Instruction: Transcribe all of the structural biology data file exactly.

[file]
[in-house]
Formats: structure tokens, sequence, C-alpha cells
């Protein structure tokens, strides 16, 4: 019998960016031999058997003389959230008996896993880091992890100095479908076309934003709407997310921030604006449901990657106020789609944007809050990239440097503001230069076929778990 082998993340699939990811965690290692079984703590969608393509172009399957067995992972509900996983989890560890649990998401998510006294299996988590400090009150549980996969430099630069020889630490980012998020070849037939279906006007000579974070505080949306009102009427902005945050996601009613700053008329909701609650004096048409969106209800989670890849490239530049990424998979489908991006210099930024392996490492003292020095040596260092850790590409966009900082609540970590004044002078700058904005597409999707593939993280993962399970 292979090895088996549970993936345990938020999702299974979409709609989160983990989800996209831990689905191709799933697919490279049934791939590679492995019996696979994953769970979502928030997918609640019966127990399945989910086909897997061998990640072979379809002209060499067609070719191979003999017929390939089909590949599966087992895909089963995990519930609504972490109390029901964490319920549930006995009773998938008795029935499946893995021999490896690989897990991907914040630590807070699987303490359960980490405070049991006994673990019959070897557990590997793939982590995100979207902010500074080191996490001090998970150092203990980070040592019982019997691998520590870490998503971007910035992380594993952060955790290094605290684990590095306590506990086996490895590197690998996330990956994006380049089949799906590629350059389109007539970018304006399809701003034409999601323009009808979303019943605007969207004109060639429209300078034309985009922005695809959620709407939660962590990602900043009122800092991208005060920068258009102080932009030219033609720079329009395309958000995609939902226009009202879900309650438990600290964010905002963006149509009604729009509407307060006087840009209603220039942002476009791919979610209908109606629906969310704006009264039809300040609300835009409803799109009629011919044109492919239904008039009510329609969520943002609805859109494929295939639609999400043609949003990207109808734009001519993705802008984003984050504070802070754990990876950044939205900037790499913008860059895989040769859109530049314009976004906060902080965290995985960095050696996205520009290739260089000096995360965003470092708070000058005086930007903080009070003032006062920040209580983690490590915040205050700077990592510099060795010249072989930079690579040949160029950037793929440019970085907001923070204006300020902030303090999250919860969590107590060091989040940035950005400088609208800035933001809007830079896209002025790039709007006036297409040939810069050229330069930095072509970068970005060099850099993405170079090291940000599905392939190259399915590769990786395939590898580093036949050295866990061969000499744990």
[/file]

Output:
[in-house]
Formats: structure tokens, sequence, C-alpha cells
């Protein structure tokens, strides 16, 4: 019998960016031999058997003389959230008996896993880091992890100095479908076309934003709407997310921030604006449901990657106020789609944007809050990239440097503001230069076929778990 082998993340699939990811965690290692079984703590969608393509172009399957067995992972509900996983989890560890649990998401998510006294299996988590400090009150549980996969430099630069020889630490980012998020070849037939279906006007000579974070505080949306009102009427902005945050996601009613700053008329909701609650004096048409969106209800989670890849490239530049990424998979489908991006210099930024392996490492003292020095040596260092850790590409966009900082609540970590004044002078700058904005597409999707593939993280993962399970 292979090895088996549970993936345990938020999702299974979409709609989160983990989800996209831990689905191709799933697919490279049934791939590679492995019996696979994953769970979502928030997918609640019966127990399945989910086909897997061998990640072979379809002209060499067609070719191979003999017929390939089909590949599966087992895909089963995990519930609504972490109390029901964490319920549930006995009773998938008795029935499946893995021999490896690989897990991907914040630590807070699987303490359960980490405070049991006994673990019959070897557990590997793939982590995100979207902010500074080191996490001090998970150092203990980070040592019982019997691998520590870490998503971007910035992380594993952060955790290094605290684990590095306590506990086996490895590197690998996330990956994006380049089949799906590629350059389109007539970018304006399809701003034409999601323009009808979303019943605007969207004109060639429209300078034309985009922005695809959620709407939660962590990602900043009122800092991208005060920068258009102080932009030219033609720079329009395309958000995609939902226009009202879900309650438990600290964010905002963006149509009604729009509407307060006087840009209603220039942002476009791919979610209908109606629906969310704006009264039809300040609300835009409803799109009629011919044109492919239904008039009510329609969520943002609805859109494929295939639609999400043609949003990207109808734009001519993705802008984003984050504070802070754990990876950044939205900037790499913008860059895989040769859109530049314009976004906060902080965290995985960095050696996205520009290739260089000096995360965003470092708070000058005086930007903080009070003032006062920040209580983690490590915040205050700077990592510099060795010249072989930079690579040949160029950037793929440019970085907001923070204006300020902030303090999250919860969590107590060091989040940035950005400088609208800035933001809007830079896209002025790039709007006036297409040939810069050229330069930095072509970068970005060099850099993405170079090291940000599905392939190259399915590769990786395939590898580093036949050295866990061969000499744990």